1975 Pontiac Trans Am Build - Assembly

Josh Leatherwood Mar 30 2017

The key to creating an impressive pro-tourer is a solid foundation. With the creativity currently inhabiting the classic car hobby, it’s becoming pretty easy to find quality components to shore up any build. That said, all the engineering and technology in the world can’t account for the many discrepancies or alterations inherent in a one-off project. And, after all is said and done, every restoration is a one-off project.

That’s where experience and expertise come in. Before we rolled our 1975 Pontiac Trans Am build in to the paint booth, we installed a full Detroit Speed chassis. While that chassis is sure to be a vast improvement over the car’s factory bones, it also posed a few fabrication challenges. The first occurred during installation of the QUADRALink rear-clip, when we learned that F2 Camaro floorpans are slightly different than F2 Firebird floorpans. Naturally, our preferred set-up was geared toward Camaro owners, since, thus far, that’s the majority of Detroit Speed’s customers. So we had to do a little more cutting and welding to make everything work. No big deal, right? Well, consider it a warm up for the car’s hydroformed front-clip. Since Detroit Speed is a company which, despite its huge success, still actively competes in autocross events around the country, their main focus is performance. With that in mind, it should come as no surprise that their hydroformed front-clip effectively relocates the car’s engine a full two inches in the name of better balance and weight distribution. We weren’t sure if anyone had ever combined a Pontiac 400 with a Detroit Speed front-clip, but we were pretty confident in our ability to pull it off. After all, we used this same set up to shoehorn a 527 cubic inch Kaase Boss Nine in to a 1967 Mustang, publicly known as RK527, for the 2014 Hot Rod Power Tour. With the 400 mounted, we had to relocate the transmission crossmember and shorten the driveshaft by, you guessed it, two inches. Naturally, the stainless Hooker Competition headers we sourced would have to be cut, custom-welded and sent out to Airborn Coatings for some fresh JetCoat. We had to source a smaller wiper motor from the folks at New Port Engineering. And, in order to preserve the car’s Shaker Hood, we had to substantially modify its scoop.

Despite the excellence of GM’s modern small blocks, many old school Pontiac fans lament the day when Pontiac started using GM corporate engines. With that in mind, we felt a bit blasphemous substituting an LS mill for a perfectly good, numbers-matching Pontiac V8. So we decided to ship the engine, along with a fresh Butler Performance 461 stroker kit, to the folks at Mooresville, North Carolina’s Gibbons Motorsports. After the block was fully honed, Gibbons supplemented Butler’s forged and polished crank, H-beam rods, and flat-top pistons with a hot Lunati hydraulic roller cam. Surfaced Edelbrock heads were fitted with Ferrea Racing valves, custom chromoly pushrods and Lunati hydraulic lifters. Spark was sequenced through a series of MSD components, with a red coil and distributor complementing loomed plug wires. Modern air conditioning was a must, so we sourced a polished Billet Specialties Tru Trac system, which spins a polished alternator next to an aluminum Edelbrock water pump. Likewise, reliability and ease of use was one of the owner’s primary concerns, so we tossed the carburetor in favor of MSD Atomic throttle body fuel injection, which feeds an Edelbrock Performer Pontiac intake. Two 12-inch fans and a lightweight DeWitts radiator ensure everything stays cool. ARP bolts ensure everything stays together. And when the engine was complete, Gibbons dyno-tuned it to a solid 479 horsepower and 594 lb./ft. of torque.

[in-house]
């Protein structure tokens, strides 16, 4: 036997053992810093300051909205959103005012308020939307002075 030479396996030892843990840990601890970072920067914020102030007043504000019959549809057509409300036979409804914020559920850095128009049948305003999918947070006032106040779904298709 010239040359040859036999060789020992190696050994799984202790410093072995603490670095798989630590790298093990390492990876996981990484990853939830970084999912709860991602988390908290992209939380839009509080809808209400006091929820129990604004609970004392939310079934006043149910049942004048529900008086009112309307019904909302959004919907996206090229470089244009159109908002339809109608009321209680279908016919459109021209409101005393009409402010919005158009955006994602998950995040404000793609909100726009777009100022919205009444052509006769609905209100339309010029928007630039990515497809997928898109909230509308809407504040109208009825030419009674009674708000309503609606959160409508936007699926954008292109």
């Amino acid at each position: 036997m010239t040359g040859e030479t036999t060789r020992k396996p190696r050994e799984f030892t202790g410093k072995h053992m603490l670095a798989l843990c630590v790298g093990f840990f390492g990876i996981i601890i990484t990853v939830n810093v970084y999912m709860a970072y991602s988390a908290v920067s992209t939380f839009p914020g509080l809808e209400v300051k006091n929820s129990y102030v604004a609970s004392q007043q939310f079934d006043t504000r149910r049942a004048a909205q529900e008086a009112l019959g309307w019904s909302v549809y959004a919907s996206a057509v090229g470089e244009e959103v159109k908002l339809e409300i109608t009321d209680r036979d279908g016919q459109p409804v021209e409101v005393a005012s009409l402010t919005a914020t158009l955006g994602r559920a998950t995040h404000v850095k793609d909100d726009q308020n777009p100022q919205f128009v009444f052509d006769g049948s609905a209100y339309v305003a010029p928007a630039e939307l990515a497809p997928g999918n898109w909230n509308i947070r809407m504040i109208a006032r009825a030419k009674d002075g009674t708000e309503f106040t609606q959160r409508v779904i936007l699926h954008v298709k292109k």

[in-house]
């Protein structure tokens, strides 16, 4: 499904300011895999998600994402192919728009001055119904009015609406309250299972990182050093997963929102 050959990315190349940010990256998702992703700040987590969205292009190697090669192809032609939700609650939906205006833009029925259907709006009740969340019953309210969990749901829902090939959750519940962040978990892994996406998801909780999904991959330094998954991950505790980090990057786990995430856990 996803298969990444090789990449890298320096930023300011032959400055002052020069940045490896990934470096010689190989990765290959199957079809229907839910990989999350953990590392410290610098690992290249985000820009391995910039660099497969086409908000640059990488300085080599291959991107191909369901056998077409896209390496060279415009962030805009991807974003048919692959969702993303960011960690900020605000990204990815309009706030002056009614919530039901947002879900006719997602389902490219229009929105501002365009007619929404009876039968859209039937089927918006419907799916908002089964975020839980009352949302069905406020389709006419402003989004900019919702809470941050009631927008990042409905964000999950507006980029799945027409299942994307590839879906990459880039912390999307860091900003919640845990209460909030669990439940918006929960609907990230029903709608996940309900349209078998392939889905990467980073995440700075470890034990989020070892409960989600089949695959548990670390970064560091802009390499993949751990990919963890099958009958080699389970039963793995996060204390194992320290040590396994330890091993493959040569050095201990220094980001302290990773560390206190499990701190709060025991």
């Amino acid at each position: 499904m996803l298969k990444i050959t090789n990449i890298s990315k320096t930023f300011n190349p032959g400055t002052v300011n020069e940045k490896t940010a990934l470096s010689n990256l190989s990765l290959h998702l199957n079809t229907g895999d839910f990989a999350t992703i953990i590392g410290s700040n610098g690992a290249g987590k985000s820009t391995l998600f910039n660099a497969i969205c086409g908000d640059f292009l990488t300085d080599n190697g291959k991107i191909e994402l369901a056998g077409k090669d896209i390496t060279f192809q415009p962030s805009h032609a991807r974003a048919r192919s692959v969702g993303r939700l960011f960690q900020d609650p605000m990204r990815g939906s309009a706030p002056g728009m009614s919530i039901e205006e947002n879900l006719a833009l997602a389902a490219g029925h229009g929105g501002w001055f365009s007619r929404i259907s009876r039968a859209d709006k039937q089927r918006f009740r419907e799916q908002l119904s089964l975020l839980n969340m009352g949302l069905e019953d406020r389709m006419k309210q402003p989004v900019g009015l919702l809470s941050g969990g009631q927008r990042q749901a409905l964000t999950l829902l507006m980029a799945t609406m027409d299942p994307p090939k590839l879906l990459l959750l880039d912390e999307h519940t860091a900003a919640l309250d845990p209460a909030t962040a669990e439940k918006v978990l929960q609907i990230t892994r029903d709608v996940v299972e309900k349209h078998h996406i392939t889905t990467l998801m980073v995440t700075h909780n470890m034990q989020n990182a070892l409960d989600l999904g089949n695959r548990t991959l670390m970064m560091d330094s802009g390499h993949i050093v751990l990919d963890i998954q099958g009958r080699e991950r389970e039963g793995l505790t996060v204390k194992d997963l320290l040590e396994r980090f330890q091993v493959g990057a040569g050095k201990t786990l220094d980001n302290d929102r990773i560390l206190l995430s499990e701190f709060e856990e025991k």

With the mill built, decked in Pontiac Light Metallic Blue paint and detailed with fabricated “PONTIAC” valve covers, we hooked it up a tough Tremec TKO600 5-speed. Overdrive is always a welcome addition on the highway, and, after we machined some custom reinforcements, our Hurst Competition Plus shifter fell in exactly the right place. Once that shifter was bolted down, the cockpit was sealed in Dynamat, floored with fresh carpet and capped with an Ames headliner. Tired factory upholstery was exchanged for new Legendary vinyl. A new Ames Formula Wheel and fresh Ames console components joined re-dyed paneling to preserve the car’s rare interior tone. Plumbing for the Vintage Air climate system was piped to the right of an integrated Detroit Speed Firewall Fill Plate. And since the owner wanted a nice sound system that wasn’t overbearing, we hooked an MP3-compatible, Bluetooth-capable Antique Automobile Radio to a 200-watt JL Audio amp that powers a Retrosound dash speaker and seamless JL Audio 6x9s.

With this Pontiac mostly assembled and nearing drivability, it was time to add a few finishing touches. Because we take power very seriously, we take braking very seriously. This Trans Am should have no problem stopping thanks to an upgraded booster, which clamps giant Baer calipers around 12 and 13-inch drilled and slotted rotors. The car’s custom exhaust system includes an X-pipe crossover and mean Dynomax mufflers. Fuel is sourced from a Tanks Inc. fuel tank. And, in keeping with our theme of creating a more precise version of an already cool car, we found a sweet set of 18-inch Rally II replicas, which fill out aggressive Nitto 555 tires.

And there you have it! The RKM Performance Center’s 1975 Trans Am build is officially entering the shakedown phase. Stay tuned for information on more exciting builds!

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